On Tuesday, Israel’s campaign to vaccinate 5- to 11-year-old children will begin led by Prime Minister Naftali Bennett himself who will bring his son David to get the Pfizer shot for children, a downsized version of the injection for adults.
“These vaccines have already been administered to millions of children around the world, especially in the U.S. The vaccines are safe and effective for safeguarding our children’s health,” Bennett said. “As I have already said, my son David will be one of the first to be vaccinated, and I expect the same of all Israeli parents, certainly cabinet ministers, who have children or grandchildren of the relevant age.”
A million doses of a child-sized vaccine arrived in Israel on Saturday, enough to cover the population in that age demographic. So far, 24,000 children have already booked appointments for their shots, even though walk-ins are welcome at many clinics and mobile vaccination units.
This comes as the prime minister declared that Israel has entered a “children’s wave” of the COVID-19 pandemic. The reproduction rate went above 1 earlier this week –which indicates infection is spreading – with some 49% of the new cases identified in children 11 and under.
Pfizer’s child dose is 10 mg. instead of the 30 mg. for adults. It also contains an additive that will give the vaccines a longer shelf life. “Tromethamine” will allow the thawed vaccine to last for a month and bypass the need for refrigeration at extremely low temperatures.
The substance is also used to stabilize people suffering from heart attacks, which had prompted a furor about whether it was added in order to counter potential side effects. Some cases of myocarditis and pericarditis – both potentially life-threatening heart issues – have cropped up in recipients of both of the mRNA vaccines, Pfizer and Moderna, as well as COVID patients, according to Israeli doctors.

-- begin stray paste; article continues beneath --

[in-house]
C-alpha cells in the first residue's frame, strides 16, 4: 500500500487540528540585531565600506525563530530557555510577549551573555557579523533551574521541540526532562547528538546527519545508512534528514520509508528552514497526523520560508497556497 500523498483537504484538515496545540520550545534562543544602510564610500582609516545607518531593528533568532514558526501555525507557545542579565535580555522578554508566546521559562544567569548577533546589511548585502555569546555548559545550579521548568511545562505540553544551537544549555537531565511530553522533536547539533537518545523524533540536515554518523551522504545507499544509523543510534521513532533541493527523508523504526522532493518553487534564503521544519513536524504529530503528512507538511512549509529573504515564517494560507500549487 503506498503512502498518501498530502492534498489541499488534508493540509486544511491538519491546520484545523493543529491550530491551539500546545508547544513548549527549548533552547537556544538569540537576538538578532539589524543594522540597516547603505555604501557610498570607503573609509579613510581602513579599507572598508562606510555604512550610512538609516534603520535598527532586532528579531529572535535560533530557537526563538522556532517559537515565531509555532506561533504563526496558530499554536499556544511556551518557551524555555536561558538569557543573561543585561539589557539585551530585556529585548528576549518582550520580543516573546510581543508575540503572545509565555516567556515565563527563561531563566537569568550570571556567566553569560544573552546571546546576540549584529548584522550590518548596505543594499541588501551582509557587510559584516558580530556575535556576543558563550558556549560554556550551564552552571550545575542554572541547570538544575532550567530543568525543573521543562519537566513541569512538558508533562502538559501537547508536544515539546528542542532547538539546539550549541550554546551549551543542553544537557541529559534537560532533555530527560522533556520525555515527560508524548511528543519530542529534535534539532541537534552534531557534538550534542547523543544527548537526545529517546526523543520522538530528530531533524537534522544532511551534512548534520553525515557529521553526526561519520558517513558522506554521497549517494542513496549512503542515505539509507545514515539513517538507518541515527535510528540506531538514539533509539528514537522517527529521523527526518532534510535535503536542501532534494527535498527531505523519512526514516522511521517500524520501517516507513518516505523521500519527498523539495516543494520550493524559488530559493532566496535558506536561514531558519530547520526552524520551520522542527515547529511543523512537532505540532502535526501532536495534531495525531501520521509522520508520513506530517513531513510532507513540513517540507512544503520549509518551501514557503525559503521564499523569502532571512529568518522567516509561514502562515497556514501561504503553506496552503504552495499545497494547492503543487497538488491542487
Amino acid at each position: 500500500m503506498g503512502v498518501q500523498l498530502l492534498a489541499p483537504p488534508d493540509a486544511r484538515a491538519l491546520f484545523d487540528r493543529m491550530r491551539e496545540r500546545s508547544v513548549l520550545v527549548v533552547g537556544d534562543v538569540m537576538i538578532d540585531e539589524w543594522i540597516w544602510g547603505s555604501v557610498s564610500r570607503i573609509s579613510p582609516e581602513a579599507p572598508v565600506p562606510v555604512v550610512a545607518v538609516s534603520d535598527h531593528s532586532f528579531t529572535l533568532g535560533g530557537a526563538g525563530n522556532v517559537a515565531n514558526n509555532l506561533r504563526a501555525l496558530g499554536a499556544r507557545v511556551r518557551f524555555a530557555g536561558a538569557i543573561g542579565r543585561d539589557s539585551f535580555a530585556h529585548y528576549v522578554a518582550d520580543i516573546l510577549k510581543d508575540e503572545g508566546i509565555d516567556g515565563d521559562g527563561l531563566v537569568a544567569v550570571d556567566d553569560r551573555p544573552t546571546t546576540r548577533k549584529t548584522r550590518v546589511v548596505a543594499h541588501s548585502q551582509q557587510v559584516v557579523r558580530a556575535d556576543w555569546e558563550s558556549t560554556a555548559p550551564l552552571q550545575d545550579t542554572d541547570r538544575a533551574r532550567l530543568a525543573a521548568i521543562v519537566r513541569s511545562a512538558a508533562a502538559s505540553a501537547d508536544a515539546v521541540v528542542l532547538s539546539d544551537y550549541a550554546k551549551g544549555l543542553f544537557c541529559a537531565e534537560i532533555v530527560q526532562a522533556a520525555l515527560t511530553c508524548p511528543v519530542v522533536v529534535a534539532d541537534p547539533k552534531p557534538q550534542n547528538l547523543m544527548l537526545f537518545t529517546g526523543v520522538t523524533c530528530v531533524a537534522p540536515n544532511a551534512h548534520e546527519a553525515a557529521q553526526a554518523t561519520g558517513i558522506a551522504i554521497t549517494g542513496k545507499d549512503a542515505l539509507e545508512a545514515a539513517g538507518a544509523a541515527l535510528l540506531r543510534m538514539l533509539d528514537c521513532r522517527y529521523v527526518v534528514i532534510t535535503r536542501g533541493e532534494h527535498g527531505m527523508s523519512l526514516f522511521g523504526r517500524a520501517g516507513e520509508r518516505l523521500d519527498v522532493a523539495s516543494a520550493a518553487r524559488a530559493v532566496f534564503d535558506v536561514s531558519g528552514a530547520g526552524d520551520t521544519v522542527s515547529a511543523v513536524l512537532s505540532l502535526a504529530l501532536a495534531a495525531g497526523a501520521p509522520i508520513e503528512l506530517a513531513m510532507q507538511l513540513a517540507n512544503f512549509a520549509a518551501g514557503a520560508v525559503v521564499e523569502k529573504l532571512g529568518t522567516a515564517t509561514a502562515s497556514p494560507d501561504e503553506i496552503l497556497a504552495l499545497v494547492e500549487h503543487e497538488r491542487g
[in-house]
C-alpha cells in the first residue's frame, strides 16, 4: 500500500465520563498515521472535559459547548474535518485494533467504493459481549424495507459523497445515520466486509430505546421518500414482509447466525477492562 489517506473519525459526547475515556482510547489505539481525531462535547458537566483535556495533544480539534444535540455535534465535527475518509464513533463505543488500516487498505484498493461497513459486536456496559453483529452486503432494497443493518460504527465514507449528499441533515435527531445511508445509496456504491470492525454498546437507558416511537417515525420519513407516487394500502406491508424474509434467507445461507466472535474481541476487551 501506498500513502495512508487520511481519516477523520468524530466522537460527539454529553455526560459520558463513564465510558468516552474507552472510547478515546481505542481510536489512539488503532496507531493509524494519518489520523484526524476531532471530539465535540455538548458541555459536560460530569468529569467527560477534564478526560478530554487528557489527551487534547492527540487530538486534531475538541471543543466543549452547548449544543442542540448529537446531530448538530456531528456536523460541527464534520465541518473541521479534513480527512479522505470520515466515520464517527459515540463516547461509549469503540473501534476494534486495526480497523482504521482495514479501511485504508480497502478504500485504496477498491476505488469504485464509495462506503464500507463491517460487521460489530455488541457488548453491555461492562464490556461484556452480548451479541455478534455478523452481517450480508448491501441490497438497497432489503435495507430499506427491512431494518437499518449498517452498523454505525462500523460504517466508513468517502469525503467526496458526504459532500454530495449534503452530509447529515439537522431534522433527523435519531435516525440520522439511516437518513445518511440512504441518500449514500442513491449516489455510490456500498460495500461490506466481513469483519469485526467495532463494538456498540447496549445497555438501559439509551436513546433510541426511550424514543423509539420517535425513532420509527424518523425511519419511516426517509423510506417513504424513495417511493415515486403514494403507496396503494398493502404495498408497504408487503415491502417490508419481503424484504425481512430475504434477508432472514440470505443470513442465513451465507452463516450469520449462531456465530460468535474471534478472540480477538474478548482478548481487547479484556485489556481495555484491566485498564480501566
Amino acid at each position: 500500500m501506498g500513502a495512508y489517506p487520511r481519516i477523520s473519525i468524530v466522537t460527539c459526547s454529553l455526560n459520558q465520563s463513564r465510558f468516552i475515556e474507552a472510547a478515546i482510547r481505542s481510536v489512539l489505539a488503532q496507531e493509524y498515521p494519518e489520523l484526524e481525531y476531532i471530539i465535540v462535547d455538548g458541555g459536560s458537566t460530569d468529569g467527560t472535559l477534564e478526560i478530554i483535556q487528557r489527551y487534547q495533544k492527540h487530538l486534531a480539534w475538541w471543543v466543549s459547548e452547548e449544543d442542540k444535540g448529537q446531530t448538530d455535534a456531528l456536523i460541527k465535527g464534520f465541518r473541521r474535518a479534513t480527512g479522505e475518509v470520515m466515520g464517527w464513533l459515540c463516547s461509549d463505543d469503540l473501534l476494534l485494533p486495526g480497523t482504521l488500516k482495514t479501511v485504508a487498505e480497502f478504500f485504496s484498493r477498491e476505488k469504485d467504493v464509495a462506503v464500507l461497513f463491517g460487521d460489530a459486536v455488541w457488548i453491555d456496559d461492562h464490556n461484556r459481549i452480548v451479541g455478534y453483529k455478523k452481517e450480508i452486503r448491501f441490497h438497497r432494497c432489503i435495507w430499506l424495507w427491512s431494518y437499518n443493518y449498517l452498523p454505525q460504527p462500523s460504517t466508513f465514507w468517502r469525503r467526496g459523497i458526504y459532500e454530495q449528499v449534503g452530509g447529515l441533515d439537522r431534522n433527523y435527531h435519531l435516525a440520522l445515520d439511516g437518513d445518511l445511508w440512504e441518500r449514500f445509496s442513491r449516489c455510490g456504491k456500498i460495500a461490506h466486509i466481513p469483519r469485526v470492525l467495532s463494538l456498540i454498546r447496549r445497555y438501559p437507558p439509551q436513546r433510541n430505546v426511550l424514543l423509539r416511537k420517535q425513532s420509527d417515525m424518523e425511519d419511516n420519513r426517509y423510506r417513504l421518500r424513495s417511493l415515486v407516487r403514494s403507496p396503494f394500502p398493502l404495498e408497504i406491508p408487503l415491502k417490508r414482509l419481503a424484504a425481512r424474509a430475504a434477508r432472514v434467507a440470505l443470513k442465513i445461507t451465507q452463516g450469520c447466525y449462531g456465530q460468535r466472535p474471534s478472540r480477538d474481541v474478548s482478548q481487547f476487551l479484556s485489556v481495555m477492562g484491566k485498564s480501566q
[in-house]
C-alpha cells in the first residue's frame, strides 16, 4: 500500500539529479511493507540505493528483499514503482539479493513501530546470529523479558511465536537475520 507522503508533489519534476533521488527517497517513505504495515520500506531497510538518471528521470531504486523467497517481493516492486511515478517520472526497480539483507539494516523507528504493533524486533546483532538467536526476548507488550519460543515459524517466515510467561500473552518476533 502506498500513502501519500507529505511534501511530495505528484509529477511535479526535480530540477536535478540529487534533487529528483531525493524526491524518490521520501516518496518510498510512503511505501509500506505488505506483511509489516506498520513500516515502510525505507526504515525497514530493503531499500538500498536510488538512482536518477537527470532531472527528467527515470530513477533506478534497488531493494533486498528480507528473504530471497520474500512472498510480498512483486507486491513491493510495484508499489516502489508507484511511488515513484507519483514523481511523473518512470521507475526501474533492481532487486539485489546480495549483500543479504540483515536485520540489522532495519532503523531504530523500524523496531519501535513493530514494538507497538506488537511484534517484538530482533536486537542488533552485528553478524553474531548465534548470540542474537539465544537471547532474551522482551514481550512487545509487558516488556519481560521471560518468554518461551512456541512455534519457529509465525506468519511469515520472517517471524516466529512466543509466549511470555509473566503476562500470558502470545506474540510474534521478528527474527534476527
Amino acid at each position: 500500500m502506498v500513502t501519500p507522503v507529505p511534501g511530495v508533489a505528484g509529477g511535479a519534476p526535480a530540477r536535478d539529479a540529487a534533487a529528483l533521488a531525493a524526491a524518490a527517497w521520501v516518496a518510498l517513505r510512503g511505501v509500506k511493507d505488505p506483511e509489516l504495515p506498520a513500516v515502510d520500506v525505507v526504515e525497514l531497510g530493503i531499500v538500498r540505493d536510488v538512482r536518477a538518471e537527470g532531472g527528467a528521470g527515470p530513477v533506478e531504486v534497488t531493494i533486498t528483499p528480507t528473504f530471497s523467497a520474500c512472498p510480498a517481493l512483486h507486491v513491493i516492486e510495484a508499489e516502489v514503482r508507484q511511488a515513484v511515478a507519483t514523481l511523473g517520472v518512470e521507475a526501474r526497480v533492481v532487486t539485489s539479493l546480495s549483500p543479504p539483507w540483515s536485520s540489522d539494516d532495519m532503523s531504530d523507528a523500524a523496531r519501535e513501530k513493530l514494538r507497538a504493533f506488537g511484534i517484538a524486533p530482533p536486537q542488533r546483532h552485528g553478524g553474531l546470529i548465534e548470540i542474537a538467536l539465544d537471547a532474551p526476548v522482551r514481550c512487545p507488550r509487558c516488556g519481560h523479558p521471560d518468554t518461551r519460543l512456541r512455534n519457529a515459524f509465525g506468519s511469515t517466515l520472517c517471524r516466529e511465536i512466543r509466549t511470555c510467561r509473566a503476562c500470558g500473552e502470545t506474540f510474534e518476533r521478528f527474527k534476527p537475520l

Even though the campaign begins officially on Tuesday, 500 children in this bracket already received the shot on Monday. Two of the first children to be televised were 7-year-old twins who appeared on primetime news on Monday evening as they received their shots.
Children's characters dressed in costumes stood outside mobile vaccination units and invited children to get vaccinated on Monday afternoon.
The campaign kicks off a few days before the winter Jewish holiday of Hanukkah, which begins on Nov. 28. Children have the week off from school and festive events take place around the country, which health officials fear could lead to an outbreak.
But holding true to its method of handling the pandemic, Bennett's government is avoiding a holiday shutdown which was a hallmark of former Prime Minister Benjamin Netanyahu’s government.
Instead, the Cabinet hopes to use the opportunity to set up vaccination booths at the entrance of children’s events.
Bennett also said that the approach to vaccinating children will be “soft persuasion” and transparency.
“I know there is a certain sensitivity around this matter. There are a lot of people who are afraid to vaccinate children, and they are not necessarily ‘anti-vaxxers’ or those who buy into conspiracy theories,” Bennett wrote in a lengthy Facebook post. “My answer to these concerns: Total transparency. We will reveal all the… scientific information to you, the parents – and you will make a decision.”
Meanwhile, a Ministry of Health panel recommended giving a booster shot for children ages 12 to 15 at five months after their first round. The panel did not say whether their Green Passport – a vaccination certificate that grants access to public venues – will be contingent upon receiving a booster. For all other Israelis ages 16 and up, their latest vaccination or recovery from COVID must be within six months in order to maintain their Green Passport.
Nicole Jansezian is the news editor for both ALL ISRAEL NEWS and ALL ARAB NEWS and senior correspondent for ALL ISRAEL NEWS